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An ex-'Porkchop' leads the battle against obesity

By: Doug Snover

Nov. 18, 2006

Health news for baby boomers isn’t often cheery. Now comes a National Cancer Institute study that concludes being even a little overweight at age 50 can be deadly.

That paunch that defined success for our parents is killing us, it seems.

The endless studies and debate on weight and “body mass index” are old news to Dr. Scott Rigden.

Rigden, a long-time family practice and bariatric physician, has an office on Ray Road, just east of the Loop 101 freeway where a hefty number of his patients are, well, hefty.

To look at him, you wouldn’t think Rigden understands the problems of being overweight at all: He stands about 5-foot-11 and weighs a svelte 165 pounds. That puts him well into the “healthy” portion of his own Body Mass Index chart for adults.

But Rigden has experienced the problems of obesity first-hand. “Porkchops” was his nickname in high school, when he says he weighed well above 230 pounds, or about 65 pounds more than he weighs today.

“That changes you when you are called ‘Porkchops’ for a few years, even though you laugh it off; you try to be a good sport and not let it get to you,” Rigden, now 58, remembers.

His parents and grandparents were overweight, too.

“As I started going through medical training, I started putting two and two together.”

What soon-to-be Doctor Rigden realized was this: A person’s genes alone are not the determining factor of his or her weight.

“You don’t have to go down the same path” as your parents and grandparents.

So for 30 years, Rigden has maintained his own weight and helped others struggling with theirs. For more on his practice, visit

But back to that frightening National Cancer Institute study that was released last month. The long and short of it is this: NCI researchers concluded that even healthy, non-smokers have a 20% to 40% increase in the risk of death if they are overweight at age 50.

That’s just “overweight,” not “obese.” Or, in terms of body mass, 25-29 on the BMI chart.

The Centers for Disease Control and Prevention (CDC) has a web page -- -- on Body Mass Index with link to a handy adult BMI calculator for those who want to discover their own BMI number.

For example, a 5 foot 4 inch  adult man or woman who weighs 145-174 pounds is considered “overweight” on the BMI chart. Anything more than 174 pounds is “obese” on the BMI scale. An adult who stands 5 foot 10 inches is “overweight” at 175-209 pounds and “obese” if his or her weight tops 210 pounds.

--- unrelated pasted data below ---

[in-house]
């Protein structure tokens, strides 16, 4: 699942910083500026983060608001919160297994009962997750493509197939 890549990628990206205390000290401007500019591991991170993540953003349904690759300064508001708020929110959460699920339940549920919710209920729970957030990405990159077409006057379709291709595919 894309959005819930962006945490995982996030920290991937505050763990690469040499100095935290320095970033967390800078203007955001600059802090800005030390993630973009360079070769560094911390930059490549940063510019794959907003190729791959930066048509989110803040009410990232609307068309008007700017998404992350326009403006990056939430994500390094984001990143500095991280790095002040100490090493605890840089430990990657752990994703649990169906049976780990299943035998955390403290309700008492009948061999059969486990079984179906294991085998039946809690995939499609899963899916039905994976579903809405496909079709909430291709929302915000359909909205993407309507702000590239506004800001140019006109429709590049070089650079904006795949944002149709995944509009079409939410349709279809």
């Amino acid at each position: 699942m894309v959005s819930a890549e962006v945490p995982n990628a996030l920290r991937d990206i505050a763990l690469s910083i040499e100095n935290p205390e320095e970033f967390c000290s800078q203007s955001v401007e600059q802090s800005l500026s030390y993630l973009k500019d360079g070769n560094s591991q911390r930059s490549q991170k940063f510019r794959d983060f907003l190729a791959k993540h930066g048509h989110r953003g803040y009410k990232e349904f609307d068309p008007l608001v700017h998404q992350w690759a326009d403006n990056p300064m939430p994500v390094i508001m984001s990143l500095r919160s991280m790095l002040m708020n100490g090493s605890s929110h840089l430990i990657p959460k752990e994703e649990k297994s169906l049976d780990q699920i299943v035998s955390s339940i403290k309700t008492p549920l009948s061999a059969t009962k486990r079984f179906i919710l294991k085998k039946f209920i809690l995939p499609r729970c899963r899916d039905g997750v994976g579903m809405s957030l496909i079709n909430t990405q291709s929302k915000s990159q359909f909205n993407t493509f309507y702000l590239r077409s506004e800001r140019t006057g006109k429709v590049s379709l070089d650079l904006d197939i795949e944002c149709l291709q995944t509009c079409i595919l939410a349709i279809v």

Of course, there are adjustments for more muscular types and older adults who might actually have lost muscle mass.

But Ridgen says of the BMI scale, “in general, it holds.”

Based on the NCI study, then, a 5-foot 8-inch adult man or woman who weighs more than 165 pounds is risking his or her life.

Ridgen doesn’t dispute the NCI study, but he’s not pressing the panic button for all of his patients who are in the BMI’s “overweight” category. He’s more concerned about getting them down and out of the “obese” range.

He likens his approach to putting out wildfires.

“While I think that (NCI) study probably has some validity, it’s sort of like you’re putting out these huge fires and somebody’s pointing at a little brush fire,” he said.

“My first goal is just to get (patients) out of the high risk. If we can do that …” his voice tails off. “I’m a pragmatist – that’s hard.”

“We have so many major problems,” Rigden sighed, then hastened to add: “(But) I’m not saying we’re ignoring the minor problems.”

“Take it seriously, even though you look pretty good,” he counsels the merely paunchy or barely “overweight.”

So what does Rigden recommend to boomers who discover the shadow of death in their own overweight form?

For people in the borderline “overweight” category, the targets of the NCI study, he suggests a better diet (five servings daily of vegetables and fruits, for example) and moderate aerobic exercise.

“We’re a sedentary generation, certainly compared to our grandparents,” he said.

“If you don’t think you’re too sedentary, buy a pedometer. A pedometer is a good tool for baby boomers.”

The goal, he says, 10,000 steps each day, or about two miles.


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